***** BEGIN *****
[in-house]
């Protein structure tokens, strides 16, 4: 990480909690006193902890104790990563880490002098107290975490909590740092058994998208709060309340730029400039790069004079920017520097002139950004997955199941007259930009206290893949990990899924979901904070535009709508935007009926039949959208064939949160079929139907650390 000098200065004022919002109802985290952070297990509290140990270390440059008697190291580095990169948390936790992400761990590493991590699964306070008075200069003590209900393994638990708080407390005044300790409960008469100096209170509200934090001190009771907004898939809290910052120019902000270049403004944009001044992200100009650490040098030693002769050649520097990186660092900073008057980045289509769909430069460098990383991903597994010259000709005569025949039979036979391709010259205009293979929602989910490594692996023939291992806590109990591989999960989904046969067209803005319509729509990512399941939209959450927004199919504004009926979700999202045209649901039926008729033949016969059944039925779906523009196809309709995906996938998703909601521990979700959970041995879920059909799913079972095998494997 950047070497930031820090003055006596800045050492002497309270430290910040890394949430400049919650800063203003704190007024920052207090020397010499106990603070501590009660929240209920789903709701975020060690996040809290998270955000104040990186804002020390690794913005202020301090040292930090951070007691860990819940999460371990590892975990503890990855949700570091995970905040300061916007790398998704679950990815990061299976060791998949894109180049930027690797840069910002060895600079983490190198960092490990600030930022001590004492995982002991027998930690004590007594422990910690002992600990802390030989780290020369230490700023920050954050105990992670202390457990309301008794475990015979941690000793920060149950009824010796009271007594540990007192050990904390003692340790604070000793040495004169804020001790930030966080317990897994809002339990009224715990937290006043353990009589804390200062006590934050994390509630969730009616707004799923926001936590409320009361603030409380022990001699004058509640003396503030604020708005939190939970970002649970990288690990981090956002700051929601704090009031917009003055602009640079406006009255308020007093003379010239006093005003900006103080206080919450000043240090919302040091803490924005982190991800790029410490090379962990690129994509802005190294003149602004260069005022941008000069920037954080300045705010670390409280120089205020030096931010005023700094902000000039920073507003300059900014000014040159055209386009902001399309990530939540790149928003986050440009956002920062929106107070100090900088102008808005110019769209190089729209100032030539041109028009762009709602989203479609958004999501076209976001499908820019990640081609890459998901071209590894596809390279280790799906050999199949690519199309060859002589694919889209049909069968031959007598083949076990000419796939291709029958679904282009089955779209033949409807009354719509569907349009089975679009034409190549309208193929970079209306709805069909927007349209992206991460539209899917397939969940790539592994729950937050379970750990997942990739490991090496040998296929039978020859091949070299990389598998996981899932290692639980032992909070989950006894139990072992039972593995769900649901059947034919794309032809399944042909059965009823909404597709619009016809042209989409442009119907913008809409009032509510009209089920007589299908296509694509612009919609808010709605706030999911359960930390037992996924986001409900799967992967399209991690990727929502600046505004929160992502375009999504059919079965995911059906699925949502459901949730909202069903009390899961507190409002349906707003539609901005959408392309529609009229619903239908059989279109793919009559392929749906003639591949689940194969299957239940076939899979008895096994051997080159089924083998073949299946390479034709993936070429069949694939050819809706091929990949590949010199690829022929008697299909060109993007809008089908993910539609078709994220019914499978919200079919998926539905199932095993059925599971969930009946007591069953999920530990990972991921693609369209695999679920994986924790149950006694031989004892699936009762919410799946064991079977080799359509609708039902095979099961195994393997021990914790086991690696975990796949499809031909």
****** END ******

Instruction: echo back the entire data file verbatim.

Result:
[in-house]
């Protein structure tokens, strides 16, 4: 990480909690006193902890104790990563880490002098107290975490909590740092058994998208709060309340730029400039790069004079920017520097002139950004997955199941007259930009206290893949990990899924979901904070535009709508935007009926039949959208064939949160079929139907650390 000098200065004022919002109802985290952070297990509290140990270390440059008697190291580095990169948390936790992400761990590493991590699964306070008075200069003590209900393994638990708080407390005044300790409960008469100096209170509200934090001190009771907004898939809290910052120019902000270049403004944009001044992200100009650490040098030693002769050649520097990186660092900073008057980045289509769909430069460098990383991903597994010259000709005569025949039979036979391709010259205009293979929602989910490594692996023939291992806590109990591989999960989904046969067209803005319509729509990512399941939209959450927004199919504004009926979700999202045209649901039926008729033949016969059944039925779906523009196809309709995906996938998703909601521990979700959970041995879920059909799913079972095998494997 950047070497930031820090003055006596800045050492002497309270430290910040890394949430400049919650800063203003704190007024920052207090020397010499106990603070501590009660929240209920789903709701975020060690996040809290998270955000104040990186804002020390690794913005202020301090040292930090951070007691860990819940999460371990590892975990503890990855949700570091995970905040300061916007790398998704679950990815990061299976060791998949894109180049930027690797840069910002060895600079983490190198960092490990600030930022001590004492995982002991027998930690004590007594422990910690002992600990802390030989780290020369230490700023920050954050105990992670202390457990309301008794475990015979941690000793920060149950009824010796009271007594540990007192050990904390003692340790604070000793040495004169804020001790930030966080317990897994809002339990009224715990937290006043353990009589804390200062006590934050994390509630969730009616707004799923926001936590409320009361603030409380022990001699004058509640003396503030604020708005939190939970970002649970990288690990981090956002700051929601704090009031917009003055602009640079406006009255308020007093003379010239006093005003900006103080206080919450000043240090919302040091803490924005982190991800790029410490090379962990690129994509802005190294003149602004260069005022941008000069920037954080300045705010670390409280120089205020030096931010005023700094902000000039920073507003300059900014000014040159055209386009902001399309990530939540790149928003986050440009956002920062929106107070100090900088102008808005110019769209190089729209100032030539041109028009762009709602989203479609958004999501076209976001499908820019990640081609890459998901071209590894596809390279280790799906050999199949690519199309060859002589694919889209049909069968031959007598083949076990000419796939291709029958679904282009089955779209033949409807009354719509569907349009089975679009034409190549309208193929970079209306709805069909927007349209992206991460539209899917397939969940790539592994729950937050379970750990997942990739490991090496040998296929039978020859091949070299990389598998996981899932290692639980032992909070989950006894139990072992039972593995769900649901059947034919794309032809399944042909059965009823909404597709619009016809042209989409442009119907913008809409009032509510009209089920007589299908296509694509612009919609808010709605706030999911359960930390037992996924986001409900799967992967399209991690990727929502600046505004929160992502375009999504059919079965995911059906699925949502459901949730909202069903009390899961507190409002349906707003539609901005959408392309529609009229619903239908059989279109793919009559392929749906003639591949689940194969299957239940076939899979008895096994051997080159089924083998073949299946390479034709993936070429069949694939050819809706091929990949590949010199690829022929008697299909060109993007809008089908993910539609078709994220019914499978919200079919998926539905199932095993059925599971969930009946007591069953999920530990990972991921693609369209695999679920994986924790149950006694031989004892699936009762919410799946064991079977080799359509609708039902095979099961195994393997021990914790086991690696975990796949499809031909």